The IU Jacobs School of Music Ballet Theater presented its spring ballet, “A Look Back,” April 1-2 at the Musical Arts Center. The show brought together three ballet pieces by famous choreographers, including Balanchine and Bournonville.
“We’re about performance education here at Jacobs School of Music,” said Sarah Wroth, chair of the ballet department. “These three works – if you were designing a plate of food, they are nourishing elements in the training of dancers.”
The production’s first single, “Swan Lake” Act Two, tells the story of the Swan Queen Odette, who was cursed to become a swan by day and a woman by night, and Prince Siegfried, whose love for she will eventually break this curse.
On the MAC stage, the audience watched as Odette dodged the prince’s grasp with quick bird-like movements before finally coming together to dance a pas de deux, or duet. As the act progressed, the iconic swan corps, consisting of a full stage of dancers dressed in identical white tutus, took the stage to showcase the soloists and to dance themselves, à la both in small groups and as a whole.
IU senior Jack Grohmann danced the role of the prince on opening night. He said that, with a historic piece like this, the nuances and details of the choreography were important to get it right. For him, the most difficult thing was to build the character through the choreography.
“It was tough, but it was fun, trying to figure out who I was inside the character and how to bring that out through my movement,” Grohmann said. “Not necessarily just through the choreography, but how I did the choreography and how I told the story.”
The second piece, a trio pas de trois from choreographer George Balanchine’s “Agon”, was set to complex and demanding music by celebrated composer Igor Stravinsky. When the play was first performed in 1957, it teamed up with black dancer Arthur Mitchell and white dancer Diana Adams, in what the Jacobs event program calls a “huge step forward for the inclusiveness in ballet”.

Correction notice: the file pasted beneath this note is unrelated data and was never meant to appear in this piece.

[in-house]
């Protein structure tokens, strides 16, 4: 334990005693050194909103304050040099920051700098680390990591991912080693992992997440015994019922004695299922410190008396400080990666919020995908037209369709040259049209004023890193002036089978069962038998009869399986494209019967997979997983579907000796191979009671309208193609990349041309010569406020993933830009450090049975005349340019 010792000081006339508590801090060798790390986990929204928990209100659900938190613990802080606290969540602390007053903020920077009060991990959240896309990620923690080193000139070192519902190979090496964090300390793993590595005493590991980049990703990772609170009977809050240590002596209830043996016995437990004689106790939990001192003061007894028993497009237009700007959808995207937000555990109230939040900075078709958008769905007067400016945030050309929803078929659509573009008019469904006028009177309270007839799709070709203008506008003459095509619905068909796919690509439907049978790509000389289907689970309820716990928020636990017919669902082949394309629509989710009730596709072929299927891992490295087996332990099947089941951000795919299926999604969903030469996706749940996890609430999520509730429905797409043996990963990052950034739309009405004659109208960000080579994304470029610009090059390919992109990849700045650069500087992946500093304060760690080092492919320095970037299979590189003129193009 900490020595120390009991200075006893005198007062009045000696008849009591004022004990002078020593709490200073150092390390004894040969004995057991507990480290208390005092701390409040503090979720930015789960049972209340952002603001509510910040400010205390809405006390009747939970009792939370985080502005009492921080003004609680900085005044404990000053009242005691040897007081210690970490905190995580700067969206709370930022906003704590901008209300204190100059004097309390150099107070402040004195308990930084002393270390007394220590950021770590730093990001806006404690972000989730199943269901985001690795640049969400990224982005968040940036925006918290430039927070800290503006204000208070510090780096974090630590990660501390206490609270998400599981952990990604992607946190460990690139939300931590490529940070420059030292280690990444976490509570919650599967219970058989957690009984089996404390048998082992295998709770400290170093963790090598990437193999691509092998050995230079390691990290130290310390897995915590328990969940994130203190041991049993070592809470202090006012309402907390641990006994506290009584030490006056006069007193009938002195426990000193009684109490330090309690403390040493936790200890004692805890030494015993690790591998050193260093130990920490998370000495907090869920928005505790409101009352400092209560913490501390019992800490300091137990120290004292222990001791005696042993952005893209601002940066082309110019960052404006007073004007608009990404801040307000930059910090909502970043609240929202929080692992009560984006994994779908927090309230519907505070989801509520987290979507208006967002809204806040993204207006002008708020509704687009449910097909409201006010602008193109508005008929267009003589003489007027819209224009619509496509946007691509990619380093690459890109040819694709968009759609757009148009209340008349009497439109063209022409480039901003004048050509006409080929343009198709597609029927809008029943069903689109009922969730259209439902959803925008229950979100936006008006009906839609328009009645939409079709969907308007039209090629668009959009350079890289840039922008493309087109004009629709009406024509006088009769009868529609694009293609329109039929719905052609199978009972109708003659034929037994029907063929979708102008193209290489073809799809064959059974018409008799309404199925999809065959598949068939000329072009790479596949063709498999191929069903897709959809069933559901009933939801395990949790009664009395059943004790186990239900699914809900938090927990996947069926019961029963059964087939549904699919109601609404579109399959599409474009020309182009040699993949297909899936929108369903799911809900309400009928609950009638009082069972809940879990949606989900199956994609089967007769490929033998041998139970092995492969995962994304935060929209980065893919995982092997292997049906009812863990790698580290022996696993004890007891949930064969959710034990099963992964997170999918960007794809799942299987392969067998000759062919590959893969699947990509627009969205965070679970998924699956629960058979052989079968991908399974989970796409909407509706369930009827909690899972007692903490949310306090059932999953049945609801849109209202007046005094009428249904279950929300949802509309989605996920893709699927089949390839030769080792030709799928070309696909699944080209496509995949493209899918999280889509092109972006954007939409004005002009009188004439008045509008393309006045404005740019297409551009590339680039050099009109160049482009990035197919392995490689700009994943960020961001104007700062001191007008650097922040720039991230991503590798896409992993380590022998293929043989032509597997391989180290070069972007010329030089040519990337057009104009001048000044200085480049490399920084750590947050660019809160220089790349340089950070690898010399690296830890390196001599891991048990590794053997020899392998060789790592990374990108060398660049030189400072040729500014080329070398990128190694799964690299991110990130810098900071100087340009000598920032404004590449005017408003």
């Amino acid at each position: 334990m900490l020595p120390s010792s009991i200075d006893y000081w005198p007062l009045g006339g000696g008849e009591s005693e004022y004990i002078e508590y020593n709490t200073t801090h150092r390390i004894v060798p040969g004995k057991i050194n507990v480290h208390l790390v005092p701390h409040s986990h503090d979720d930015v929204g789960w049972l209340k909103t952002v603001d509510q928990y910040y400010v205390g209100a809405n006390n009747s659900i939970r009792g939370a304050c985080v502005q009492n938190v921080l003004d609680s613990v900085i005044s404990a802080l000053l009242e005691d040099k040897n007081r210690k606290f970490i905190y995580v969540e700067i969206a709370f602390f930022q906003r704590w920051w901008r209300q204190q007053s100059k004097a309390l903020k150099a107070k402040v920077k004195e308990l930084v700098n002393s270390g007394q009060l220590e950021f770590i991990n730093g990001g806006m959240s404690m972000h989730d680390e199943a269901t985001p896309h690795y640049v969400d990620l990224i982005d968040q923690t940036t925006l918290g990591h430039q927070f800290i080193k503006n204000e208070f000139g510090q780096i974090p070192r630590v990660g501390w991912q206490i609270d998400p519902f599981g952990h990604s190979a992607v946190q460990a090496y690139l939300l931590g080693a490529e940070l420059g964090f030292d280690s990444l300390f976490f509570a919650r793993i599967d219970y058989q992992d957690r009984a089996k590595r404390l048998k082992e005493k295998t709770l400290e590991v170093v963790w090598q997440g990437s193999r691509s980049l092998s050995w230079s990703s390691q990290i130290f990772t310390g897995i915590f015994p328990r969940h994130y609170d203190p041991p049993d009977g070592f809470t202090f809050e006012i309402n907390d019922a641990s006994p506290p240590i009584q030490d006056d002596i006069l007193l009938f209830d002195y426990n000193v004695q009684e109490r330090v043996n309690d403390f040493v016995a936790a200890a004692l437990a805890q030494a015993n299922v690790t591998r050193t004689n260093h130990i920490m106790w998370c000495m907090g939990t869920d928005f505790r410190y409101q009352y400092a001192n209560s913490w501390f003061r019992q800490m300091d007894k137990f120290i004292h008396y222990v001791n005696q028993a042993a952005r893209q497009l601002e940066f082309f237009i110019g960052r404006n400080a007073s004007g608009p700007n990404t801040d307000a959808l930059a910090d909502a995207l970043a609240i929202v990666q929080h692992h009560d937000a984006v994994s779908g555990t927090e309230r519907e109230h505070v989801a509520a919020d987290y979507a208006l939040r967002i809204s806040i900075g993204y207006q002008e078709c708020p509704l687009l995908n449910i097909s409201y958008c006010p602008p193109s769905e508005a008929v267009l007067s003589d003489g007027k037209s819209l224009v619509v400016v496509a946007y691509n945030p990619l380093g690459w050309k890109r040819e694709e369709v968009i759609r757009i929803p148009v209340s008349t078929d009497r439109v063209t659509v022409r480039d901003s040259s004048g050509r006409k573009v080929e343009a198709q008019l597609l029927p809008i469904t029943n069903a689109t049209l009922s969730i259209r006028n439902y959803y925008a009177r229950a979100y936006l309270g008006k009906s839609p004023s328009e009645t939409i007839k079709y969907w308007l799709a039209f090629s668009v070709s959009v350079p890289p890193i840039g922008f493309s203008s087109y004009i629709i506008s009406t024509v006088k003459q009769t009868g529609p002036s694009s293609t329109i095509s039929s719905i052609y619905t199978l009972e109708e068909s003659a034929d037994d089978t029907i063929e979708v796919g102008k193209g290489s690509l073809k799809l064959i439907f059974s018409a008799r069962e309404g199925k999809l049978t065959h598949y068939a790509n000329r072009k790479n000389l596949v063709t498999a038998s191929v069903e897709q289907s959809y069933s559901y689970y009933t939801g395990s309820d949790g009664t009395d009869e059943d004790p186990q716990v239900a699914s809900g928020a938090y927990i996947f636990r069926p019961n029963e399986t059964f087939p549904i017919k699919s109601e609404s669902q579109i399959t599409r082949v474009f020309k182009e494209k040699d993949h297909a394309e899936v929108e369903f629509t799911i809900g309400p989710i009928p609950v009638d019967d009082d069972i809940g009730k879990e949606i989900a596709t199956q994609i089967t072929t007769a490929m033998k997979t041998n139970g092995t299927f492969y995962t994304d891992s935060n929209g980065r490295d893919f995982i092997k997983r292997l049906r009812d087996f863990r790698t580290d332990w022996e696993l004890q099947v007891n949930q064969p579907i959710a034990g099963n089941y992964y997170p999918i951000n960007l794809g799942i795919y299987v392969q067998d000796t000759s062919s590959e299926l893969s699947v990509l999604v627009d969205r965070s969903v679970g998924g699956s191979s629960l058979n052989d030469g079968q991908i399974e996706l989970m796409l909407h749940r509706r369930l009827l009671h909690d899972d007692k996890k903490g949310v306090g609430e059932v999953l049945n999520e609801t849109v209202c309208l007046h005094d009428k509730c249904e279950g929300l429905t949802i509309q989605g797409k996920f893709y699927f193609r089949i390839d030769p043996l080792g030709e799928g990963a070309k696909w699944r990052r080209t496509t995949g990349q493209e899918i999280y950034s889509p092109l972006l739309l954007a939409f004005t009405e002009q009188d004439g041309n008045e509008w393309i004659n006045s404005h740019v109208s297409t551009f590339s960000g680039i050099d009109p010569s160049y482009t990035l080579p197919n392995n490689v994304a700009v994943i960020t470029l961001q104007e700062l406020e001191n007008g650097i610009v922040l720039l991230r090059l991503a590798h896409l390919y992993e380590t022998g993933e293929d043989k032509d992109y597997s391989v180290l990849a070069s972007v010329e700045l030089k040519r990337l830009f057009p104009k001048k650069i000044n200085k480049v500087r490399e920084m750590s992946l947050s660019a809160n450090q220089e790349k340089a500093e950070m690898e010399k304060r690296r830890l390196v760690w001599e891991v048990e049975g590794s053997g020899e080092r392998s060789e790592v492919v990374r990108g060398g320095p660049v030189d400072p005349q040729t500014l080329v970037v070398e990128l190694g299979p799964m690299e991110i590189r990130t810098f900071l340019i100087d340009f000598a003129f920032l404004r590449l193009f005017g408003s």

During IU’s performance, two dancers and a dancer combined classical ballet steps with modern movement styles and an unpredictable rhythm to attract the audience.
The last piece was a suite by August Bournonville, a famous choreographer who established the Danish ballet style. It featured five excerpts, ranging from a pas de deux to a pas de sept, consisting of seven dancers, to an almost complete cast piece of Bournonville’s “Napoli”. The sequel ended with characters from each variation coming to dance together.
The Bournonville style is particularly distinct. Dancer and junior IU Sarah Pfeiffer noted that there are specific modifications to the usual Balanchine-based style, such as how the dancers hold their arms and turn their heads, and this includes different leaps.
Due to the COVID-19 pandemic, “A Look Back” is the premier spring ballet for freshmen, sophomores, and juniors. For the seniors, it’s their last.
“You see them getting emotional after these performances, after their climax,” Wroth said. “That’s when all those feelings kick in, as they bow out, as they feel the warmth of the stage lights hitting their skin.”
As a junior, Pfeiffer said she loved watching seniors dance together because they were so comfortable with each other. She is happy that the seniors can share their latest ballet with each other and with the rest of the students.
Grohmann is a senior, and he said knowing that the spring ballet was his last with IU made it more sentimental for him. But he says even now he is still discovering things about his dancing, especially through his role as Prince Siegfried. Although there is more pressure with this show, he said he wanted to finish with a bang.
“It’s nice to share this experience with seniors. We all do it together as a last hurray,” Grohmann said. “That’s what I try to take with me: my memories with them.